Era of zero interest rates and free money is over – and now the hangover is starting as the party ends.
Central bank interest rates influence the return available from lower-risk asset classes such as cash and bonds.
Ten-year government gilt is seen as the risk-free rate and any other investment should return more than that to compensate for the additional dangers.
“Two crypto-specialist banks, Silvergate and Signature, have either been liquidated or folded, and Silicon Valley Bank has collapsed within a year of the US Federal Reserve deciding to end its experiment with ultra-low interest rates and Quantitative Easing. As the tide of cheap liquidity flows out rather in, now investors are in the process of once more discovering what risk really means,” says AJ Bell investment director Russ Mould. “SVB was a poorly run bank that took a lot of risk by specialising in one sector. It held its assets in long-dated Treasuries when its liabilities (deposits) could be withdrawn immediately and grew at a meteoric rate when money was at its cheapest, to provide an extreme example of the old saying that ‘bull markets end when the money runs out’.
“Higher interest rates and Quantitative Tightening are designed to both cool the economy (so inflation does not take a hold) and dampen down animal spirits in financial markets so money is not allocated badly, excess risk is not taken, and accidents do not start to happen.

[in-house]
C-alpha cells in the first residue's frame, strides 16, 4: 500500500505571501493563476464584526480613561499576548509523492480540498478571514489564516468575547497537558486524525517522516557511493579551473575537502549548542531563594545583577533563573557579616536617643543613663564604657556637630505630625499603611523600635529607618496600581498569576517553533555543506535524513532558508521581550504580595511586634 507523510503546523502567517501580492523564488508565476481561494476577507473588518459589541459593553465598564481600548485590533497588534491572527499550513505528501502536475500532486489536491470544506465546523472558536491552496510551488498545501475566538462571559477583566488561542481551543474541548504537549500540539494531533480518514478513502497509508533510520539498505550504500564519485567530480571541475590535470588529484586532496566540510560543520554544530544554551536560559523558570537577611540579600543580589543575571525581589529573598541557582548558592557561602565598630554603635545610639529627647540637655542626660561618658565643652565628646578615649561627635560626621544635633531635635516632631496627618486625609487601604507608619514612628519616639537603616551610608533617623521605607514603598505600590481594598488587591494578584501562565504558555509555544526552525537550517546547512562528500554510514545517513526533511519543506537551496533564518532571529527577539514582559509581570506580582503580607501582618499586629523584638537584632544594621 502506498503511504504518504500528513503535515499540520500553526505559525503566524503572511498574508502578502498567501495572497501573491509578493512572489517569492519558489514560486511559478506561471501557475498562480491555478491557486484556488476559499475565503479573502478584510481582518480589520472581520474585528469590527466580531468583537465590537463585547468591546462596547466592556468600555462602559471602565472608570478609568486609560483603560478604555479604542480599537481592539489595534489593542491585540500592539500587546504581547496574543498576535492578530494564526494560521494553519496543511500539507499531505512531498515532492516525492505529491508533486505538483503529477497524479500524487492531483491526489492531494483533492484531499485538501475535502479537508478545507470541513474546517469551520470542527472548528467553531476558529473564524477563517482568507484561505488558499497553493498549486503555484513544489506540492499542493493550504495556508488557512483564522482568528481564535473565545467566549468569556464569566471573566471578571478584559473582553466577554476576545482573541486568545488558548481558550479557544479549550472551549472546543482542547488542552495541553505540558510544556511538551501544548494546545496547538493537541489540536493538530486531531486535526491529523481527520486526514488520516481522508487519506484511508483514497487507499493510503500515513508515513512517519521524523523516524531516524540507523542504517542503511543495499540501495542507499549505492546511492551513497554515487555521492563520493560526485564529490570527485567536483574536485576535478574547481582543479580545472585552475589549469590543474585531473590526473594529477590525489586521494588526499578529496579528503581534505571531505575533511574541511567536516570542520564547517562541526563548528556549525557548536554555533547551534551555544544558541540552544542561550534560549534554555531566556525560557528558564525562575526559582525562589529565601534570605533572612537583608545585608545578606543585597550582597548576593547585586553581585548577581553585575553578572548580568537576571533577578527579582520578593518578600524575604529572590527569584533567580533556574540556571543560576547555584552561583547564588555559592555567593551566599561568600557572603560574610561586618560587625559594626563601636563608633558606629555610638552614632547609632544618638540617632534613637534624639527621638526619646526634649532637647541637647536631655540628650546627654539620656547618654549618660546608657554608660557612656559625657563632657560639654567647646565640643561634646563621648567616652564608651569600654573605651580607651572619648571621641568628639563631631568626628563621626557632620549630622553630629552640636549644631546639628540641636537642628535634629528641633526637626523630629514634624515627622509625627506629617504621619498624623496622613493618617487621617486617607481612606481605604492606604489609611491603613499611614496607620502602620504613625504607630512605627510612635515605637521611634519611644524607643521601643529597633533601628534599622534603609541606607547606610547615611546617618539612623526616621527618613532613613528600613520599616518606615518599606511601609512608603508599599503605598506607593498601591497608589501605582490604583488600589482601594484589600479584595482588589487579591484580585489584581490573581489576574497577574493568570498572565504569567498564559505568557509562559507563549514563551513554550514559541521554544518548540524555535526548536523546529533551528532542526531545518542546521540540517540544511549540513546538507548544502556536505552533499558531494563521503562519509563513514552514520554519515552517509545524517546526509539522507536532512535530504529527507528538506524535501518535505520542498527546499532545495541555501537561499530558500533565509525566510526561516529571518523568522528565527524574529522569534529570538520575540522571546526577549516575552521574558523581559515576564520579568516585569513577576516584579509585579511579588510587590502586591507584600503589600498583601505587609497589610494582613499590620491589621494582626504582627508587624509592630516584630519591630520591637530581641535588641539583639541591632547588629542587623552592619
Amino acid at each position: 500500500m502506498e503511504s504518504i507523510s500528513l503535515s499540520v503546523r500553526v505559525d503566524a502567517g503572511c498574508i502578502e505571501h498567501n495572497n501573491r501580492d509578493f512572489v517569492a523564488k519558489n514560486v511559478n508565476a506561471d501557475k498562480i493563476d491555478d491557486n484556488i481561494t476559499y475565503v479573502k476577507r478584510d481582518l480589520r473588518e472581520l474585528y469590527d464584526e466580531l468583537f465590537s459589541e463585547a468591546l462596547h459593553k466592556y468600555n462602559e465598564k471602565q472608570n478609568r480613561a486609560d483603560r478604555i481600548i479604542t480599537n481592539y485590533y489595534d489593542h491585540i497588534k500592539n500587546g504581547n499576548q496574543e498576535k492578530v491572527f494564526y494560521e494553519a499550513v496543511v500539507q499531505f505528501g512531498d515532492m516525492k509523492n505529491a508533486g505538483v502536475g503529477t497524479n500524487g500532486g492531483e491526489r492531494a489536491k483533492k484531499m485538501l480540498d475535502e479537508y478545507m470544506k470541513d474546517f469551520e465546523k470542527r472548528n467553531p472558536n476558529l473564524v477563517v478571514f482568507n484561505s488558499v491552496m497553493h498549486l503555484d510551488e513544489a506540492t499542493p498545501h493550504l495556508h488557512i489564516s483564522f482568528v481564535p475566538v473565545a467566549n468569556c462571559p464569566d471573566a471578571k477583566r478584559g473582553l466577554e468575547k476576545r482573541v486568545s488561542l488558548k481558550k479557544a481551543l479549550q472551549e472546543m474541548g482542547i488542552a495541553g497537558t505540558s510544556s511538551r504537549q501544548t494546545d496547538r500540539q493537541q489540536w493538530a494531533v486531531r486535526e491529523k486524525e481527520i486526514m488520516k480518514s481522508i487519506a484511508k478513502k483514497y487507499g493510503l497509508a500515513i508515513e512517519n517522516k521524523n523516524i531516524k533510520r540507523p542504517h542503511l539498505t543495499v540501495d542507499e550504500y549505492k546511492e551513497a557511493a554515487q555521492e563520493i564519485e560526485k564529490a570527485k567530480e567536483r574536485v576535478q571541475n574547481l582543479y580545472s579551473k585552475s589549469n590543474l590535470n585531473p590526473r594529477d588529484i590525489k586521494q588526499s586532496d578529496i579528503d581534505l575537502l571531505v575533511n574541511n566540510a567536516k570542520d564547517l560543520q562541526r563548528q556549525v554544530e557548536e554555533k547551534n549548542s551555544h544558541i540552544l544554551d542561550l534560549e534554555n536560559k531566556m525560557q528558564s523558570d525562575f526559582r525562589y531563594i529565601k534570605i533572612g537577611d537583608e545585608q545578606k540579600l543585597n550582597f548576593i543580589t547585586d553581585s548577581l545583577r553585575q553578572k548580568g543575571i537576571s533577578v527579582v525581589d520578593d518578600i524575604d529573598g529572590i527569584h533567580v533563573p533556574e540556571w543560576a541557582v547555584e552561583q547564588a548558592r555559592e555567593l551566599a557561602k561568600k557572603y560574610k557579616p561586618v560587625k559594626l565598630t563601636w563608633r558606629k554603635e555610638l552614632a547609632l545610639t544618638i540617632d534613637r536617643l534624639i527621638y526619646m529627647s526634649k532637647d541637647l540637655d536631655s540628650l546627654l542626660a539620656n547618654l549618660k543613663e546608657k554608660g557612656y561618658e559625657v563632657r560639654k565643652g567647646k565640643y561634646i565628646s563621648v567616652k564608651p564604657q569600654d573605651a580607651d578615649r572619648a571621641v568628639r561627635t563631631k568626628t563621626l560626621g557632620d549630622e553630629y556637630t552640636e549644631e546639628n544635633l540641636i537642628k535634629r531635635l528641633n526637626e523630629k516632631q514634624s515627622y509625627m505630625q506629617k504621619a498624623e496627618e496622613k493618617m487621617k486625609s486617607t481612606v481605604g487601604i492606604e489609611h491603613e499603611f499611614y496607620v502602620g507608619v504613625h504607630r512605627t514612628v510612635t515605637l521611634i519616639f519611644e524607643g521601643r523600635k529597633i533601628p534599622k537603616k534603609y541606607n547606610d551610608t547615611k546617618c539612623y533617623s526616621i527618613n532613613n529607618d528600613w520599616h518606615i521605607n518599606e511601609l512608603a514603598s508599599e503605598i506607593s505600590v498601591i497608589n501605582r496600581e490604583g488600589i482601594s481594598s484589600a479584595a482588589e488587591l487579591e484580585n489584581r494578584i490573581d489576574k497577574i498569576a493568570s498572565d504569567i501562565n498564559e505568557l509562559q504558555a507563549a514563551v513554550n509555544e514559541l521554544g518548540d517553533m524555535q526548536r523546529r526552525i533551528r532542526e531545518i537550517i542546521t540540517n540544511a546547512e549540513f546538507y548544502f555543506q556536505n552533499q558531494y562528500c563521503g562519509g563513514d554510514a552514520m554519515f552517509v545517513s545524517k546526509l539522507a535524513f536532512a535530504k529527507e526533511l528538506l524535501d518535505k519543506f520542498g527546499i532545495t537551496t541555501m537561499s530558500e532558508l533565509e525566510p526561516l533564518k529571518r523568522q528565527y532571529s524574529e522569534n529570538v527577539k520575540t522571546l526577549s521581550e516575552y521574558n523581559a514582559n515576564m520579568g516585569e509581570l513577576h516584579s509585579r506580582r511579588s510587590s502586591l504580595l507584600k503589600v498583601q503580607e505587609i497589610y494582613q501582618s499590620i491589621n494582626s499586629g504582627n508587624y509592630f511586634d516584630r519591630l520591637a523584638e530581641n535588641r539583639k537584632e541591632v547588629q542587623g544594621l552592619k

“Except on this occasion, the free money party was simply huge, thanks to more than a decade of zero interest rate policies (ZIRP) and Quantitative Easing (QE), tools which were wielded with even greater vigour by central banks during the COVID-19 pandemic and lockdowns. Now central banks are hiking rates and tentatively withdrawing QE, the post-party hangover is beginning.
“SVB is a case study in point.
“The specialist in providing financial services to tech entrepreneurs boomed during the 1998-2000 technology, media and telecoms (TMT) bubble and then survived the 2000-03 bust (albeit after a major share price collapse).
“The boom was even bigger in 2000-2021 and it now looks like the fall from grace will be all the harder this time, to perhaps raise questions over other (speculative) asset classes which thrived thanks to the colossal fiscal and monetary stimulus applied during COVID and lockdowns, and which may now struggle as the stimulus is withdrawn.”